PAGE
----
As we are in the midst of Francophonie Month, Library and Archives Canada (LAC), the Bibliothèque et Archives nationales du Québec (BAnQ), and the Partenariat des bibliothèques universitaires du Québec [Quebec University Libraries Partnership] are pleased to celebrate their collaboration in the
Francophone Name Authority Program, or Programme francophone des autorités de noms (PFAN). The PFAN governs how French-language authority records are created in the
Over two million records in Canadiana
Thanks to the PFAN, the library community has acquired a powerful collaborative tool to facilitate the promotion and discoverability of French-language documentary heritage. Today, by merging the records of its 17 partners, the Canadiana file includes more than two million records: those of 15 French-language university libraries in Quebec and both national libraries (LAC and BAnQ).
The creation of the PFAN centred on the Canadiana file is a major project in the Francophone library community. It aims to reduce the number of standardization stages between institutions, facilitate exchanges, enrich the available data, and decentralize the maintenance of the file.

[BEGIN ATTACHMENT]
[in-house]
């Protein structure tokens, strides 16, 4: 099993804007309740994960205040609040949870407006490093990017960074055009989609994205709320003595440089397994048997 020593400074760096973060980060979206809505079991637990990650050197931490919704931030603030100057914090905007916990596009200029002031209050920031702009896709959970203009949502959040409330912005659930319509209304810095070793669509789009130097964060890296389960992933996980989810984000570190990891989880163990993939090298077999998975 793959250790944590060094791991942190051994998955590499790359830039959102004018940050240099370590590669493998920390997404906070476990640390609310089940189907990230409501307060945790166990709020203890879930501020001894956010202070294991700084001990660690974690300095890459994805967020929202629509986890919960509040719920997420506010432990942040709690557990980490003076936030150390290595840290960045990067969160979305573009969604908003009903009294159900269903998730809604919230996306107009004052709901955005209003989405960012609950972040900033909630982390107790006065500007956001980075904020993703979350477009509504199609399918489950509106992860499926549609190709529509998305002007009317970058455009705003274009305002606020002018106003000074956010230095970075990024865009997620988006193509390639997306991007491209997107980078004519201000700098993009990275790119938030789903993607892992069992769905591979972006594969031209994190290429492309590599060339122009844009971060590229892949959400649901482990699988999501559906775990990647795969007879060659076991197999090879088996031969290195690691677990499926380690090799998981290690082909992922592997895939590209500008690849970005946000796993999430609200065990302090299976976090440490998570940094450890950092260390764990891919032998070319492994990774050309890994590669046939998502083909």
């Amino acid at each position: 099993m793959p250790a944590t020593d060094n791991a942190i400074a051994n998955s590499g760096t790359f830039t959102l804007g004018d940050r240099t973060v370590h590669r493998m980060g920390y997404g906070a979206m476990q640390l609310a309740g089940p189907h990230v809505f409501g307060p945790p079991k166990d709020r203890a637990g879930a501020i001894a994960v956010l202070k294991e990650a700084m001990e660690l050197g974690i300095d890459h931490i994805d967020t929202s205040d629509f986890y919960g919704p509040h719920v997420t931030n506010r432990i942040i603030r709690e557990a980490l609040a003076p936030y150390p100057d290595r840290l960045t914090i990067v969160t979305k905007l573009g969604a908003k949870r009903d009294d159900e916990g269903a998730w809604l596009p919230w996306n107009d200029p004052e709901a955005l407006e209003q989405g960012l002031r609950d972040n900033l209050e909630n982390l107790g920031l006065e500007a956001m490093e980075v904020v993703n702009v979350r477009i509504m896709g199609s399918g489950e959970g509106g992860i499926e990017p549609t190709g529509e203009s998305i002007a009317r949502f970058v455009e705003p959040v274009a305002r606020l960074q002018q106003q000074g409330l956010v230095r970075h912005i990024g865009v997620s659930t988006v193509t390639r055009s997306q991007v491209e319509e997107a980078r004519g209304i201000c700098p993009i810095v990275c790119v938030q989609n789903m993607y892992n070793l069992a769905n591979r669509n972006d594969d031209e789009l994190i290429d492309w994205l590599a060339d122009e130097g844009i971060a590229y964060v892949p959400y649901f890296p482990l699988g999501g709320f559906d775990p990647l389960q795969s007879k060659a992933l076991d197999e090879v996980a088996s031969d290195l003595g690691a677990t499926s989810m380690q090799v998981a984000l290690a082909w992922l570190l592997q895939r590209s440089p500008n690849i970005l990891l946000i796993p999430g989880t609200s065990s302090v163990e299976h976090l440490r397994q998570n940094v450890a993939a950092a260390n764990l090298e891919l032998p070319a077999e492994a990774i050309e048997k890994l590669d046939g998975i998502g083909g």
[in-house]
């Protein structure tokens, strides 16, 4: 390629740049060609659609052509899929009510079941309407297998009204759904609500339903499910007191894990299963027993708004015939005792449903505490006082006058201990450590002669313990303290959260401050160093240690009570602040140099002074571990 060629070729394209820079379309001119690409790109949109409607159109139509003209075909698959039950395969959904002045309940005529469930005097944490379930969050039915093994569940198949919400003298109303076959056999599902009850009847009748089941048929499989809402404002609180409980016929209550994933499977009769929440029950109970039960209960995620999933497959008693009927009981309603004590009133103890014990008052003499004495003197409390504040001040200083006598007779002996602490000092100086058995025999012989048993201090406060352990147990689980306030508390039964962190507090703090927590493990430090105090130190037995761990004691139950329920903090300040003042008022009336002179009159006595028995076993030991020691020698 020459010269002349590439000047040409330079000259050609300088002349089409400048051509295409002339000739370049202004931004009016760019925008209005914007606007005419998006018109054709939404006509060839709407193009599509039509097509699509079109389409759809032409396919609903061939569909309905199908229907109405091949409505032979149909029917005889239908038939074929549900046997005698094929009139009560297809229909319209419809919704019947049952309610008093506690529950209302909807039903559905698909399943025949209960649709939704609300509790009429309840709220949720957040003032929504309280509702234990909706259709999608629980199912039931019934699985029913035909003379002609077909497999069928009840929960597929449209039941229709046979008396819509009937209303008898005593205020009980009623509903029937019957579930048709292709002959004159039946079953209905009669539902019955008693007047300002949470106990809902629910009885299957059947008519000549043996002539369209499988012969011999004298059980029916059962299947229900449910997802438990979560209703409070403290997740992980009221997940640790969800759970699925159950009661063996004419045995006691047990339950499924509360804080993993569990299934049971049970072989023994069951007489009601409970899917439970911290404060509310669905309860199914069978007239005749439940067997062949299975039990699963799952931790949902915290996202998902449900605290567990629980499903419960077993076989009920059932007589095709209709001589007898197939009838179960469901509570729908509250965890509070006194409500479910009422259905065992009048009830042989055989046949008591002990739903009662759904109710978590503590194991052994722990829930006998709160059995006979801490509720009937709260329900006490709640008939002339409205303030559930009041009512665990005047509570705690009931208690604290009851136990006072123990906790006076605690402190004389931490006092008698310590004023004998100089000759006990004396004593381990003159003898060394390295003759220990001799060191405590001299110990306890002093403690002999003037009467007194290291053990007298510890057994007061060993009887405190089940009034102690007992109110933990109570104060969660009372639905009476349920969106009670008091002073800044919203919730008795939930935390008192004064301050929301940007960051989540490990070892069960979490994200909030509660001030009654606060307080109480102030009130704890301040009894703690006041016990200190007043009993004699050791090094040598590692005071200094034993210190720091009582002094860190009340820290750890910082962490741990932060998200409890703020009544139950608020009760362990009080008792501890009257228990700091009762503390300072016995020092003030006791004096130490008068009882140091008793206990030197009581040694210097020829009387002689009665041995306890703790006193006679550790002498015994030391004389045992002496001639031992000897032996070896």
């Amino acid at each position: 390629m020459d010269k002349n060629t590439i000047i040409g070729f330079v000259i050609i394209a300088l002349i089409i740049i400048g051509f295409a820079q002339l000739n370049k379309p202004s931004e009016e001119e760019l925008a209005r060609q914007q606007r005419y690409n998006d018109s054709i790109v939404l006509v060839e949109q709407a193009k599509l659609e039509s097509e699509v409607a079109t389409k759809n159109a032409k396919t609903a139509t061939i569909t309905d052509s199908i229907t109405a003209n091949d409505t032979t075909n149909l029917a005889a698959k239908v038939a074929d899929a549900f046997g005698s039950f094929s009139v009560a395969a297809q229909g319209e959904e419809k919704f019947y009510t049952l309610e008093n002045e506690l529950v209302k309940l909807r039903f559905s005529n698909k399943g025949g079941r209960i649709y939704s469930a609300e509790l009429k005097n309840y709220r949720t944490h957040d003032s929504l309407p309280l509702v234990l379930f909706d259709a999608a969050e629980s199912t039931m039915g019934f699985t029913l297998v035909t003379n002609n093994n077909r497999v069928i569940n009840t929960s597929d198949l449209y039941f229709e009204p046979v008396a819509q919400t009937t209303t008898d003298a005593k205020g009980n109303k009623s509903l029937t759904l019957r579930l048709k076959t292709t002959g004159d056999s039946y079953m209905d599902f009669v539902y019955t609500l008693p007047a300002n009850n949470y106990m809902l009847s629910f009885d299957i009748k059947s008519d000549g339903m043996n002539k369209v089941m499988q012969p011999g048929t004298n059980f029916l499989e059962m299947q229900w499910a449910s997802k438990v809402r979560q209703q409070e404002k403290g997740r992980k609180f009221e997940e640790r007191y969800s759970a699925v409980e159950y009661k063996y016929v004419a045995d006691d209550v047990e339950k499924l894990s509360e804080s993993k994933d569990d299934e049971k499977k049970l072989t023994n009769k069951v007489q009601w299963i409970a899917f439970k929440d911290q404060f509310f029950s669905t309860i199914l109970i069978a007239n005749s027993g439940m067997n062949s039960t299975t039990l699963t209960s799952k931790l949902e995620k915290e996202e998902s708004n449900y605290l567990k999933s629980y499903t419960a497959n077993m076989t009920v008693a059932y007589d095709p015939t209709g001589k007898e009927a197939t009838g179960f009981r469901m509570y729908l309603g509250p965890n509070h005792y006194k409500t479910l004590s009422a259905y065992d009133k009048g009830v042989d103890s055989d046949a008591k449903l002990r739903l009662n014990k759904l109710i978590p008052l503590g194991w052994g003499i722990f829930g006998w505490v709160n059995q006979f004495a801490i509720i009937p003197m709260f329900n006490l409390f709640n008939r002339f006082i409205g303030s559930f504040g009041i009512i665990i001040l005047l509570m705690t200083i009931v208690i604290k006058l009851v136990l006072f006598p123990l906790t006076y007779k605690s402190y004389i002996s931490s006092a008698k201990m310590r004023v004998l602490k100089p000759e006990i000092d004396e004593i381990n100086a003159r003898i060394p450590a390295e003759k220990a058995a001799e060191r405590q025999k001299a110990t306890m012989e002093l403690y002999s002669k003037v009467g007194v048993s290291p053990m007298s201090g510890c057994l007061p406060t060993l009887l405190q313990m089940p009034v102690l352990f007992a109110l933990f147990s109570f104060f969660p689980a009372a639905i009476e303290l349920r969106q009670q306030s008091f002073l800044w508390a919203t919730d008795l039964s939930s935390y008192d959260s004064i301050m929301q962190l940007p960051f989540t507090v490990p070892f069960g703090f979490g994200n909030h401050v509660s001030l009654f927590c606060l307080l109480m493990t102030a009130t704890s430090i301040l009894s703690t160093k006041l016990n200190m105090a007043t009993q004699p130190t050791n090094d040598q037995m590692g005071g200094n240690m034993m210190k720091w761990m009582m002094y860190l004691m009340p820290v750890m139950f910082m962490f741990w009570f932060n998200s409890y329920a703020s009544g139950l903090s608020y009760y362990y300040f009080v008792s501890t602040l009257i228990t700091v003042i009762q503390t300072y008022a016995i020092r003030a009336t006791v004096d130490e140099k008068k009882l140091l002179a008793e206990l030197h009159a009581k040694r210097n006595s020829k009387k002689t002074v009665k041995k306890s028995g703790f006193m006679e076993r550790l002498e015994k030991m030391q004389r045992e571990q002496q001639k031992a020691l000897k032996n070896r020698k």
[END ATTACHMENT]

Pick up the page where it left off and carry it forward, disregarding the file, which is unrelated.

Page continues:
A Francophonie-wide project?
The fruitful collaboration around the PFAN is encouraging for the emergence of broader resource-pooling initiatives. Indeed, the participation of other partners could lead to a major unifying project within the French-speaking community, comparable to the
Name Authority Cooperative Program, the English-language counterpart of the PFAN.
“LAC is pleased to share its authority file with its partners in Quebec in order to provide greater visibility to Canada’s Francophone documentary heritage, both in Canada and around the world.”
Caitlin Horrall, Director, Description Division, LAC
“It is a privilege to be able to share our name authorities relating to Quebec heritage with our PFAN partners. We hope that the entire French-speaking world will be able to benefit.”
Danielle Poirier, Director, Métadonnées et normalisation bibliographiques [Metadata and Bibliographic Standardization], BAnQ
“The consensus on the importance of having a single file for Francophone authorities, along with the willingness to work collaboratively to maintain it, emerged from the first meetings between LAC, the Francophone university libraries in Quebec, and BAnQ. This single authority file makes documentary research much easier for users.”
Julie Cardinal, Director, Traitement documentaire et métadonnées [Document Processing and Metadata], Université de Montréal Libraries